I’ve been thinking about networking a lot recently. Since striking out on my own I’ve found myself in very different networking situations from the ones I was involve in in my science and technology transfer careers, which were mainly limited to networking at conferences twice a year. Now, I have a mission to meet at least 5 new people per week and so I have to find new networking opportunities with people I would not previously had the ability to meet.

I’ve also been learning a lot about networking. As scientists, we tend to be C types on the DISC profile and we are less relational than other personality types such as the I. That makes networking appear more difficult on first glace. Since we are not taught that networking is a skill that can be learned, we tend assume that we just don’t have the ‘right’ personality to network well, and feel anxious about the process.

For the past year, I’ve been on an incredible growth journey and as part of that personal and professional growth and development I took a sales course that included networking skills. It opened my eyes to a few simple things I could do to make my networking experience better. At the very next networking event I went to, which just happened to be with a group of scientists, I tried out the tips and they worked! I even made a new friend, which has never happened before at a networking event.

I’ve also been reading a lot about mindset and some of that new knowledge also applies to networking. If you have a fixed mindset about networking, where you have decided that you are not good at networking, are anxious that you will feel awkward and won’t know what to say, then you naturally withdraw and don’t even try. If you adopt a growth mindset, approach networking as a learnable skill, and strangers as fascinating new friends in the making, then it changes everything.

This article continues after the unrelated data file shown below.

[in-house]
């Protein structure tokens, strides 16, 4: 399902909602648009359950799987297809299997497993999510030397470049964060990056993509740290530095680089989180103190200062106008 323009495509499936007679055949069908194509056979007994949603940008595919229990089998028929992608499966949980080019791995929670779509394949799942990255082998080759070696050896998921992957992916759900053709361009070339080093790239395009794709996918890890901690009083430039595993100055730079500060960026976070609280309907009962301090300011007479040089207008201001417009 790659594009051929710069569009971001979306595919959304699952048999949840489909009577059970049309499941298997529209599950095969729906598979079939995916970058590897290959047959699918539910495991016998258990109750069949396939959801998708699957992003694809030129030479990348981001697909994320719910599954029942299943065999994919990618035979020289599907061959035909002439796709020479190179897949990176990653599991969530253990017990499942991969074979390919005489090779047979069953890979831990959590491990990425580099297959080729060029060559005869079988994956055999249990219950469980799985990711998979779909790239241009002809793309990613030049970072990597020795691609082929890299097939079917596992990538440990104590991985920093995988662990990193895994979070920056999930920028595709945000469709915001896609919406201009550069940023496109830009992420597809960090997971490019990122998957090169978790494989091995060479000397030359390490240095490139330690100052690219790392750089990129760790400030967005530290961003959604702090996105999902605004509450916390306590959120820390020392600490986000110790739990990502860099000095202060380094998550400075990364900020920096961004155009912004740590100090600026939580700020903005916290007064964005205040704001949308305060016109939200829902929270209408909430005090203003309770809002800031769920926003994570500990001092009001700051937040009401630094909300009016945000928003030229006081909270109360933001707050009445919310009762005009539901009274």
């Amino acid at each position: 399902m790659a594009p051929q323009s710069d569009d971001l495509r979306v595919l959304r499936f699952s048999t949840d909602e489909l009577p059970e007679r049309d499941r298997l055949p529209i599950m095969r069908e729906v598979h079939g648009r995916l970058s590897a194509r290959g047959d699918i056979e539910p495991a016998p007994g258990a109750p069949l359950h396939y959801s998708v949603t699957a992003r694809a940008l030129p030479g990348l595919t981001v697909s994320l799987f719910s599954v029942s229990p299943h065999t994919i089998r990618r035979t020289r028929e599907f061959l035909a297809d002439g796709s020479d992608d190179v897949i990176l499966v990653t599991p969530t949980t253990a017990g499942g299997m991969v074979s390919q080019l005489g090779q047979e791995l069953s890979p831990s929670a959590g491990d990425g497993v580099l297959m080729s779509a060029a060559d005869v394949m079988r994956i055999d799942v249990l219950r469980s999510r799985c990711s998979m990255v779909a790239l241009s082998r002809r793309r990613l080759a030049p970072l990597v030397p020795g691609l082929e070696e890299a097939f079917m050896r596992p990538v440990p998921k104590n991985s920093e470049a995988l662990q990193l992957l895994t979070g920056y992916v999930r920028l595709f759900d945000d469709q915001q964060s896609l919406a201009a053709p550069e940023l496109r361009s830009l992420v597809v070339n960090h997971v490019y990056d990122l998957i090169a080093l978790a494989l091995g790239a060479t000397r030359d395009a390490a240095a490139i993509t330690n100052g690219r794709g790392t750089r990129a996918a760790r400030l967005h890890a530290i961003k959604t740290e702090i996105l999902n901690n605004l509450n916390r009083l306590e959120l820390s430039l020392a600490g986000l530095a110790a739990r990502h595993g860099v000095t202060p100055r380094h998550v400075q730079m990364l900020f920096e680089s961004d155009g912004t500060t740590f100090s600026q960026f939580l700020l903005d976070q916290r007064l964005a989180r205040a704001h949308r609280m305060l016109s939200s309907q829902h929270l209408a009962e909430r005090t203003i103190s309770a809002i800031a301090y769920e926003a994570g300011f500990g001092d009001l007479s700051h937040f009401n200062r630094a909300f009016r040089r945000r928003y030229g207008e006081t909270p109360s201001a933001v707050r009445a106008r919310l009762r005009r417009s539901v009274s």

Here are 10 tips to improve your networking experience:

1. Don’t go with a friend and don’t make a bee-line for people you already know.
2. Arrive early, before people have started to huddle into groups that can be difficult to break into.
3. Find someone you’ve never met before, who isn’t in a group yet (since you arrived early) and go and introduce yourself.
4. It’s not all about you! Get over it. Don’t worry about what to say, or how awkward you feel. Become fascinated by other people.
5. Don’t give a long elevator pitch about yourself. Have something original to say that sounds fascinating or intriguing so that someone wants to know more, but keep it short.
6. Ask open ended questions about the person’s job / business, family, interests. Remember, people love to talk about themselves. If you are really nervous, memorize a couple of questions to start with.
7. Keep focusing the questions back on the other person and really listen to what they have to say. That way you won’t need to worry about what to say.
8. Don’t scan the room while you are talking to someone – stay engaged.
9. Find a way you can help the person with introductions or ask how you can help their business.
10. Before you leave a person ask them for their business card, and then offer yours. Make sure to follow up!